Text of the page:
Ethereum Foundation Gives Developers More Choices with Fe
The Ethereum Foundation has announced the launch of a new programming language called Fe (pronounced “fee”). While the Solidity language remains the primary programming language for Ethereum, the team says the creation of Fe will give devs more coding choices.
Ethereum Gets a New Smart Contracts Language
In a bid to give Ethereum developers more options when coding smart contracts applications, and make it easier for them to circumvent some of the pitfalls of Solidity, the Ethereum Foundation is introducing a new programming language dubbed Fe.
As stated in a blog post by the Foundation, the new smart contracts application development language was initially designed to function as an alternative Vyper compiler, however, the creators eventually made significant changes to the syntax along the line and therefore decided to give the language a new name, Fe (Ferrous), which is the symbol of the iron chemical element in the periodic table.
Explaining the reason behind the name of the new language, Christoph Burgdorf, a software developer at the Ethereum Foundation wrote:
“Fe is the letters for the chemical element iron of the periodic table. Iron conveys a sense of durability, and this reinforces the notion of compiler correctness. Rust forms on iron, which ties the name back to the Rust language that the Fe compiler is written in.”
The Fe Advantage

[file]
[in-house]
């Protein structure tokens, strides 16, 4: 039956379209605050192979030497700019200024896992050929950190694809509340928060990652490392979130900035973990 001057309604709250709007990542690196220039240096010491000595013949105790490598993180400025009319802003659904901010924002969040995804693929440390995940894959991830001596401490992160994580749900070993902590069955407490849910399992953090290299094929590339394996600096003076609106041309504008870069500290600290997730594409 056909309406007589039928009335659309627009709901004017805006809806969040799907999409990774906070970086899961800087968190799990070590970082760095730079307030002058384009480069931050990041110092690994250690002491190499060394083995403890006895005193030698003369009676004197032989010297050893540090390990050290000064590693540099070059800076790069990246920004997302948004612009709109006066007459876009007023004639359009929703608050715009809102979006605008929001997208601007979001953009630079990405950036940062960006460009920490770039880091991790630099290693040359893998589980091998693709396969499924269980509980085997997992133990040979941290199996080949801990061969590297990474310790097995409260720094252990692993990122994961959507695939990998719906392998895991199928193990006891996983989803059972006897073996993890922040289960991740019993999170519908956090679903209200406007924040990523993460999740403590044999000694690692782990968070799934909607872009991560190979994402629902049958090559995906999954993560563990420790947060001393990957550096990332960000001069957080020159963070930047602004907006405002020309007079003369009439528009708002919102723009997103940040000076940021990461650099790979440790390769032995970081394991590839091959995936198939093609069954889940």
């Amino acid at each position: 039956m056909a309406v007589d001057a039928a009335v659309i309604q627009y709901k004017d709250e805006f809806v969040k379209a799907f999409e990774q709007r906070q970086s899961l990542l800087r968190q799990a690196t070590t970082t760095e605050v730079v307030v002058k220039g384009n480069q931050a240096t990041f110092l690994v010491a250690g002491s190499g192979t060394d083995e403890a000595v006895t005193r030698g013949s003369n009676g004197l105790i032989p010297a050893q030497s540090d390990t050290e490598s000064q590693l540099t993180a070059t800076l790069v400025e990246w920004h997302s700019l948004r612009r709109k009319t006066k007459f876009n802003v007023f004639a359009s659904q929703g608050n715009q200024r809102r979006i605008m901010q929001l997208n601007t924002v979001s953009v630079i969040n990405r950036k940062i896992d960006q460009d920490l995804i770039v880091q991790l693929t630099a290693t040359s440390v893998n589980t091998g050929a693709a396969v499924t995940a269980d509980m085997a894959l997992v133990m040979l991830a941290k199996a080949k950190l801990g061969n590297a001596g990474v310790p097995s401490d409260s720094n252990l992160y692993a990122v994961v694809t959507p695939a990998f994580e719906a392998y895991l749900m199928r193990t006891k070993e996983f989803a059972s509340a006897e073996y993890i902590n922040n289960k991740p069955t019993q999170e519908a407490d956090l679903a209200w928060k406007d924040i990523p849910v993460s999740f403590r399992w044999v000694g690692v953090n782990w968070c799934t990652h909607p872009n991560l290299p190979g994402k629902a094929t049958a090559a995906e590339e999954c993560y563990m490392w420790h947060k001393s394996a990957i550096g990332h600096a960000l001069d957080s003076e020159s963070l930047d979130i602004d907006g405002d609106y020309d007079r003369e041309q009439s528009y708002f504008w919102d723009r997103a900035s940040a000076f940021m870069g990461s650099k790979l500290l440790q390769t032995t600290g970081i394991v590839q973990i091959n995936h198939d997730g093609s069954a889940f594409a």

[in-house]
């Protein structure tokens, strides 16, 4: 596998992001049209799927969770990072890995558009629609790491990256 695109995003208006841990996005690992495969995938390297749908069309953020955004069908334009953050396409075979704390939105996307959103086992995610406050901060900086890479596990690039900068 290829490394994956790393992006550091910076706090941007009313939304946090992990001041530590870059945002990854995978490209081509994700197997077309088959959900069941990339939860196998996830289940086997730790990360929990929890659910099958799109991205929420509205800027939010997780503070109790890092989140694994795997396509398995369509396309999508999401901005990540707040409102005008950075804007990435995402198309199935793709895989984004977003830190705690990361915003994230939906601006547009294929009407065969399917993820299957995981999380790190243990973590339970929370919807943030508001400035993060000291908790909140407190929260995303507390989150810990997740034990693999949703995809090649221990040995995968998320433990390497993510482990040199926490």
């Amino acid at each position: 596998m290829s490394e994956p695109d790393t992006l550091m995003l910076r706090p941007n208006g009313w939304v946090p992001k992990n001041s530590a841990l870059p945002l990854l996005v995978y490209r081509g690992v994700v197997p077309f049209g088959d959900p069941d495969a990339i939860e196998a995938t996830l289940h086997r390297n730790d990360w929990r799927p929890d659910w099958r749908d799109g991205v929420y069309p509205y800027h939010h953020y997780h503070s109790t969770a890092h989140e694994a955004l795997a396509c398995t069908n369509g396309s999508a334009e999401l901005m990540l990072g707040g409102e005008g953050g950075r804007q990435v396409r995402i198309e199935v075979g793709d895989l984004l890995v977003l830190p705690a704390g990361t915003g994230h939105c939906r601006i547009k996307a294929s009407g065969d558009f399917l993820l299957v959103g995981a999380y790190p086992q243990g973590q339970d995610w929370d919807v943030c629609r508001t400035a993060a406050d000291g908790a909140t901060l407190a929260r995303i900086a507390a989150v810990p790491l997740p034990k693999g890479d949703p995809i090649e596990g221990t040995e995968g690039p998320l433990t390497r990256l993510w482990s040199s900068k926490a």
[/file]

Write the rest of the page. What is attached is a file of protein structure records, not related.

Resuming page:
What’s more, the creators of Fe have made it clear that the language is designed to provide developers with a readable and expressive code, as it is inspired by Python and it also “uses static typing and limits dynamic behaviour to reduce foot guns and improve safety.”
Since Fe is inspired by the Rust-based Vyper language, the team says Fe aims to achieve some of the goals of Vyper, which includes precise transaction fee estimation, plus some additional features such as “a complete language specification to aid in the verification of compiler correctness, emphasis on correct implementation via the use of better tooling, application of formal methods and stricter development practices” and much more.
Interestingly the development team has revealed that it plans to further work on Fe to enable it to support all the features of ERC-20 contracts by 2021 and in the near future, Fe could also support Ethereum WebAssembly (eWASM) or Optimistic Virtual Machine (OVM), according to The Block.